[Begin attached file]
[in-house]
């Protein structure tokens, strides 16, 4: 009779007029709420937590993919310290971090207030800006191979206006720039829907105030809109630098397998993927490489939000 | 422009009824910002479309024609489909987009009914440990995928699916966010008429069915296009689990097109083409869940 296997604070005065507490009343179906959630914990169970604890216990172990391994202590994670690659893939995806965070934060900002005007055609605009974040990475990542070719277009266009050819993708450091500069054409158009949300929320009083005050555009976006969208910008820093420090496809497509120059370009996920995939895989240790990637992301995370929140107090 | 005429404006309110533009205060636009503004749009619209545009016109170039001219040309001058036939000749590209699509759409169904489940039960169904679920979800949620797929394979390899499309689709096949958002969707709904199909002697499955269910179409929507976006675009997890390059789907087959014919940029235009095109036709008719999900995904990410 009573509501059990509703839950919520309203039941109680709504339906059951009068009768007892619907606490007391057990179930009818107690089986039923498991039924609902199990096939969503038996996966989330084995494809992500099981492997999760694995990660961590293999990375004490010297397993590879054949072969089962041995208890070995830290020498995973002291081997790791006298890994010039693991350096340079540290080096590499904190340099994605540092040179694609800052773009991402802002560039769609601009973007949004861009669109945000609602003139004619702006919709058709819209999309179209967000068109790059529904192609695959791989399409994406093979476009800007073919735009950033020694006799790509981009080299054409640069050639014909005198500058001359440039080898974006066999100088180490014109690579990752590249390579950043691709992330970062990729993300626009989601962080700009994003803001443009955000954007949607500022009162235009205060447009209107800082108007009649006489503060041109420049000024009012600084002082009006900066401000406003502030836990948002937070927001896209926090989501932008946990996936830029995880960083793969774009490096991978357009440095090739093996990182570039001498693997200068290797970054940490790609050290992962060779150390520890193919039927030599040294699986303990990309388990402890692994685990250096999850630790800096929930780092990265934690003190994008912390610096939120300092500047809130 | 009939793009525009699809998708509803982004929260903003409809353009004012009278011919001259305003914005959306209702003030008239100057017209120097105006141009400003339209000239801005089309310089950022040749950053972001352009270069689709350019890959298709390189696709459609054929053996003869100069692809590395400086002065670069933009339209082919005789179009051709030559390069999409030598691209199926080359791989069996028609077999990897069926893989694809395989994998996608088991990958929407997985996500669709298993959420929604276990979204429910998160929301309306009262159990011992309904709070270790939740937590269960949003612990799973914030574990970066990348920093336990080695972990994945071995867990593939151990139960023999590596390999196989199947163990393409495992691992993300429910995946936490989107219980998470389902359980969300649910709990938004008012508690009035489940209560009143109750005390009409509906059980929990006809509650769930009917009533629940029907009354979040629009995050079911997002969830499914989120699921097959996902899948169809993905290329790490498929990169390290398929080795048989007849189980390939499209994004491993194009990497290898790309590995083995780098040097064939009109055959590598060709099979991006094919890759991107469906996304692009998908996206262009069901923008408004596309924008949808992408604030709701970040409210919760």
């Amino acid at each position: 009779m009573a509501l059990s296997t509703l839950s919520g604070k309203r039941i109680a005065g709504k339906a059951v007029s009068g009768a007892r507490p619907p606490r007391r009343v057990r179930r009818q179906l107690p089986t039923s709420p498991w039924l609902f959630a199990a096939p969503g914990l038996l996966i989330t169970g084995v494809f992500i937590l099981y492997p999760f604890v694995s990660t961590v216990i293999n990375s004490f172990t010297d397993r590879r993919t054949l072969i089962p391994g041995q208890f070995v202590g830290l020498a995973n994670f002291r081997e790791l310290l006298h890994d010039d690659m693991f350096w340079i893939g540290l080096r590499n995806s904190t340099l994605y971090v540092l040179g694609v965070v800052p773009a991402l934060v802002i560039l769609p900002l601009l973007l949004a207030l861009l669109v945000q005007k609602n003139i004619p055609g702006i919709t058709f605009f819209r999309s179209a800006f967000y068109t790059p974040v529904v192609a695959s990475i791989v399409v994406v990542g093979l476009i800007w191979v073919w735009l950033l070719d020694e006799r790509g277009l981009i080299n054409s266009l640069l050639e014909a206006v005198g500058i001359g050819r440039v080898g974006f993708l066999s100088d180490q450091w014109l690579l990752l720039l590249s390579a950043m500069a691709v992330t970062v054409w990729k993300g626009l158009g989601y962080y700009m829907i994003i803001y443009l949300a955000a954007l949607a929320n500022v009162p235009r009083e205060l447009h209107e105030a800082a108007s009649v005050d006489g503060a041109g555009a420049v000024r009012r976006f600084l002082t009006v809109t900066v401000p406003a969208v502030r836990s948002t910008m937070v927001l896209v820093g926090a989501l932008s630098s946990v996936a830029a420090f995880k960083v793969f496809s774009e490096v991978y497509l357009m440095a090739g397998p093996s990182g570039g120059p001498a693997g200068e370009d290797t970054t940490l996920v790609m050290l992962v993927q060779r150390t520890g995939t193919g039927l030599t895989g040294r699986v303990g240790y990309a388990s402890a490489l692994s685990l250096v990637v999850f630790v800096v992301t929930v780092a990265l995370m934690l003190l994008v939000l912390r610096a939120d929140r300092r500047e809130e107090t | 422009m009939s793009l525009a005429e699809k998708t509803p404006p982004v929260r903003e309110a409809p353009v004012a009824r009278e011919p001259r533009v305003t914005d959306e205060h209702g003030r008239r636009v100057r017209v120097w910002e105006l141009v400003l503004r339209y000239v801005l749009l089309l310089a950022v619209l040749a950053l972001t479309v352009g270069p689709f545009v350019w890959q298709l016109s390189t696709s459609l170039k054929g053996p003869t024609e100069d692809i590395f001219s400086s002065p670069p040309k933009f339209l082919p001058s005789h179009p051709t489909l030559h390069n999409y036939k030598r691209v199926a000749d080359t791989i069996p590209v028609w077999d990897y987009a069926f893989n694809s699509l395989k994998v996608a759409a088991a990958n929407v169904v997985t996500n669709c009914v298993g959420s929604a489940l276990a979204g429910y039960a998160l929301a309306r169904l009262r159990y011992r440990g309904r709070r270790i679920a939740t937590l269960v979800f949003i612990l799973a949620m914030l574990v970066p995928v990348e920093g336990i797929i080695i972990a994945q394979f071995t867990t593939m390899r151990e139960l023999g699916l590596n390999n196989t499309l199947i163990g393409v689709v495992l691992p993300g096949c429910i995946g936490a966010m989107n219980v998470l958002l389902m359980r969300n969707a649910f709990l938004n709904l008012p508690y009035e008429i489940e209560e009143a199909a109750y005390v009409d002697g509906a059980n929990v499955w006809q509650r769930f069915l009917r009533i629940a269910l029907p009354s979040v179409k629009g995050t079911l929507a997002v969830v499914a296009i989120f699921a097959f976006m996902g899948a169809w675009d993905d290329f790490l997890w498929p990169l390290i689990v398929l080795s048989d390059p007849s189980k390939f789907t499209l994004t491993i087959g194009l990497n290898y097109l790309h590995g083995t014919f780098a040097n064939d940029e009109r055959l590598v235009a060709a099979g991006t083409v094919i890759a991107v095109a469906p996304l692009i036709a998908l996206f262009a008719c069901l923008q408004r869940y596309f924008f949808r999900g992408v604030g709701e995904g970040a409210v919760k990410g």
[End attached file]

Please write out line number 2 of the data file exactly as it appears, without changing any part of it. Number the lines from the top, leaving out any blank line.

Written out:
């Protein structure tokens, strides 16, 4: 009779007029709420937590993919310290971090207030800006191979206006720039829907105030809109630098397998993927490489939000 | 422009009824910002479309024609489909987009009914440990995928699916966010008429069915296009689990097109083409869940 296997604070005065507490009343179906959630914990169970604890216990172990391994202590994670690659893939995806965070934060900002005007055609605009974040990475990542070719277009266009050819993708450091500069054409158009949300929320009083005050555009976006969208910008820093420090496809497509120059370009996920995939895989240790990637992301995370929140107090 | 005429404006309110533009205060636009503004749009619209545009016109170039001219040309001058036939000749590209699509759409169904489940039960169904679920979800949620797929394979390899499309689709096949958002969707709904199909002697499955269910179409929507976006675009997890390059789907087959014919940029235009095109036709008719999900995904990410 009573509501059990509703839950919520309203039941109680709504339906059951009068009768007892619907606490007391057990179930009818107690089986039923498991039924609902199990096939969503038996996966989330084995494809992500099981492997999760694995990660961590293999990375004490010297397993590879054949072969089962041995208890070995830290020498995973002291081997790791006298890994010039693991350096340079540290080096590499904190340099994605540092040179694609800052773009991402802002560039769609601009973007949004861009669109945000609602003139004619702006919709058709819209999309179209967000068109790059529904192609695959791989399409994406093979476009800007073919735009950033020694006799790509981009080299054409640069050639014909005198500058001359440039080898974006066999100088180490014109690579990752590249390579950043691709992330970062990729993300626009989601962080700009994003803001443009955000954007949607500022009162235009205060447009209107800082108007009649006489503060041109420049000024009012600084002082009006900066401000406003502030836990948002937070927001896209926090989501932008946990996936830029995880960083793969774009490096991978357009440095090739093996990182570039001498693997200068290797970054940490790609050290992962060779150390520890193919039927030599040294699986303990990309388990402890692994685990250096999850630790800096929930780092990265934690003190994008912390610096939120300092500047809130 | 009939793009525009699809998708509803982004929260903003409809353009004012009278011919001259305003914005959306209702003030008239100057017209120097105006141009400003339209000239801005089309310089950022040749950053972001352009270069689709350019890959298709390189696709459609054929053996003869100069692809590395400086002065670069933009339209082919005789179009051709030559390069999409030598691209199926080359791989069996028609077999990897069926893989694809395989994998996608088991990958929407997985996500669709298993959420929604276990979204429910998160929301309306009262159990011992309904709070270790939740937590269960949003612990799973914030574990970066990348920093336990080695972990994945071995867990593939151990139960023999590596390999196989199947163990393409495992691992993300429910995946936490989107219980998470389902359980969300649910709990938004008012508690009035489940209560009143109750005390009409509906059980929990006809509650769930009917009533629940029907009354979040629009995050079911997002969830499914989120699921097959996902899948169809993905290329790490498929990169390290398929080795048989007849189980390939499209994004491993194009990497290898790309590995083995780098040097064939009109055959590598060709099979991006094919890759991107469906996304692009998908996206262009069901923008408004596309924008949808992408604030709701970040409210919760």